Less Fish Stress For Youngsters When Big Barrier Reef Predators Nearby

By on April 28, 2016
Fish swim along the Great Barrier Reef. (Credit: Flickr User Robert Linsdell via Creative Commons 2.0)

The makeup of food chains can affect all sorts of dynamics for fish. For the younger ones, scientists at James Cook University have even found that it can play roles in fish stress.

According to the researchers, baby fish have higher stress levels when fewer big predators are around. On the other hand, when there are more of these large predators around, the young fish feel more relaxed. So how could that be?

Scientists believe that the presence of larger predators helps to drive off the smaller predators that prey on young fish. And with their main pursuers, called mesopredators, essentially afraid to venture out too much, baby fish feel like they can relax.

To make the findings, researchers at the university exposed baby damselfish to combinations of sensory cues including visual and scent cues from small and large predators. From there, the scientists measured the amounts of oxygen that the fish took up as an indicator of their stress levels. Effects on the fishes’ behavior were recorded as well.

Taking this approach allowed scientists to understand the cascading effects that predators throughout the food chain can have on newly settled baby fish on the Great Barrier Reef. They say that this study is the first to show that controlling mesopredators is enough to reduce stress levels for baby fish along the reef by more than 35 percent.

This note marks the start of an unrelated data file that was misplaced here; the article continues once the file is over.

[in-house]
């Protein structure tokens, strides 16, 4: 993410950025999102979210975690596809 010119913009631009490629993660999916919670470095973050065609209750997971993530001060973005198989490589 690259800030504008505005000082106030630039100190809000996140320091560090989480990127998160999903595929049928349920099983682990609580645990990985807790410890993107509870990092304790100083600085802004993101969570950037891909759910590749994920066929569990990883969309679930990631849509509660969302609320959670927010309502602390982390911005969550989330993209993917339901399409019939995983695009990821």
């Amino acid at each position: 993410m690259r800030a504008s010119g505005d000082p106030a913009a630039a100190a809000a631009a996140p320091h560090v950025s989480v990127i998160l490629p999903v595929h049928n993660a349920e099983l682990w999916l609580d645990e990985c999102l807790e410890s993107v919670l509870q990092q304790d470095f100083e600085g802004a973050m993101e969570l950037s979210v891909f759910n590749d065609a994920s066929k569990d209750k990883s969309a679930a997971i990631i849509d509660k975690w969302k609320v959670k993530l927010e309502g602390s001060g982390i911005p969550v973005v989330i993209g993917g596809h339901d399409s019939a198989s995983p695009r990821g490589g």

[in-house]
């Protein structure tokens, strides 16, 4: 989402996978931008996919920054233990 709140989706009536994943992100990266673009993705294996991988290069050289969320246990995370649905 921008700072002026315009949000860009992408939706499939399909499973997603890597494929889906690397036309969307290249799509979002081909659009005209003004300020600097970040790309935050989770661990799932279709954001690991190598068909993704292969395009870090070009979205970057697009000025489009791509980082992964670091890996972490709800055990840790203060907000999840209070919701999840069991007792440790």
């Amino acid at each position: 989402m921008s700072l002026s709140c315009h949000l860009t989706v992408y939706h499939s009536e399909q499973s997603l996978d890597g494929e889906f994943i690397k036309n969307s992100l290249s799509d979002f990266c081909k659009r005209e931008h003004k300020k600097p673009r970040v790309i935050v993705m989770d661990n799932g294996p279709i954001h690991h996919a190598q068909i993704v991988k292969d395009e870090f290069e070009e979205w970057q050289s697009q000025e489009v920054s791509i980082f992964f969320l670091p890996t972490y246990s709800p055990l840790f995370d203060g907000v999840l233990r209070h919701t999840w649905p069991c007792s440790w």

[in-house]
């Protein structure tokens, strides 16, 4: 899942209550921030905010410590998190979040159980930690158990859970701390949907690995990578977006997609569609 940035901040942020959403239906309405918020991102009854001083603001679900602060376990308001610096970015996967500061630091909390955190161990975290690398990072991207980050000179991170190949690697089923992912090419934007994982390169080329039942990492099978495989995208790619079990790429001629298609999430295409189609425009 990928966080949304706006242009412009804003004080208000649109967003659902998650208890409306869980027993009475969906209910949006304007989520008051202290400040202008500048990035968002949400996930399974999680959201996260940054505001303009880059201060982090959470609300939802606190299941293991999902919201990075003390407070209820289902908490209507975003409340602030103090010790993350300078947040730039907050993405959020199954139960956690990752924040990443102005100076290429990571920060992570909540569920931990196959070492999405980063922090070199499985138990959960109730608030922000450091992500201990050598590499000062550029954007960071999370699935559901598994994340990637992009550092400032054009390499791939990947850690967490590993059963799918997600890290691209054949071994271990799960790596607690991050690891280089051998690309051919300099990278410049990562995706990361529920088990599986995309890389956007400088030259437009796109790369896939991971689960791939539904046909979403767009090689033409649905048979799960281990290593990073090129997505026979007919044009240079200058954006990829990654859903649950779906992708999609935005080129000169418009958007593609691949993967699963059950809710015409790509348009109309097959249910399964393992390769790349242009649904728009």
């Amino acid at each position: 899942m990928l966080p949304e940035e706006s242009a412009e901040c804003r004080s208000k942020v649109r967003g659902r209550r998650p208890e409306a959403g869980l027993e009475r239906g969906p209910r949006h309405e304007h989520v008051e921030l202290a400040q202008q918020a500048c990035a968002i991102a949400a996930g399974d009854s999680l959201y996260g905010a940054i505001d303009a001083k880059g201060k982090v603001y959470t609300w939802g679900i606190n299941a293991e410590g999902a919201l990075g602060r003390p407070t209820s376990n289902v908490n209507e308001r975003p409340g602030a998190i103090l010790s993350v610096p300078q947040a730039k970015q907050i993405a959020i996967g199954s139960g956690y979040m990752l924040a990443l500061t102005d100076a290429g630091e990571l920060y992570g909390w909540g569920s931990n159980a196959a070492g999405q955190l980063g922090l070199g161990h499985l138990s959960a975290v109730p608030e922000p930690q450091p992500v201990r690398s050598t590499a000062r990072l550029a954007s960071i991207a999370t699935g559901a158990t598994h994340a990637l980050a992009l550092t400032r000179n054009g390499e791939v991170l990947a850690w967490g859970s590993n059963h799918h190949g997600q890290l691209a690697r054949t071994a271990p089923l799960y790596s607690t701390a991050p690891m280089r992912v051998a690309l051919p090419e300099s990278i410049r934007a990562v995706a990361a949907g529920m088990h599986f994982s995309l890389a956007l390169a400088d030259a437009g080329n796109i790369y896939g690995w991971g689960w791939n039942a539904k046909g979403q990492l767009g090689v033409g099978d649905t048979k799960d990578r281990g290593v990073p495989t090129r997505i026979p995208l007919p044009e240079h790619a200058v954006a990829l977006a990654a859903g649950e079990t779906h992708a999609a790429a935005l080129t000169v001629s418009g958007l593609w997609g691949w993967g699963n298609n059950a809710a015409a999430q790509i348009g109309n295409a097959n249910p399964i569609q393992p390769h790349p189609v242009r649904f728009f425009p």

These reductions can help to benefit the fitness and wellbeing of the fish because less stress means they can devote more energy to growing and storing food for survival. Results of the study also indicate the importance of having ecosystems complete with the right mix of large predators, mesopredators and the other, smaller creatures that they prey on.

For instance, researchers say that the ongoing overexploitation of large marine carnivores might allow an explosion of smaller, active predators that could not only kill, but also stress the populations of baby fish that remain.

Full results of the study are published in the Journal of Animal Ecology.

Top image: Fish swim along the Great Barrier Reef. (Credit: Flickr User Robert Linsdell via Creative Commons 2.0)

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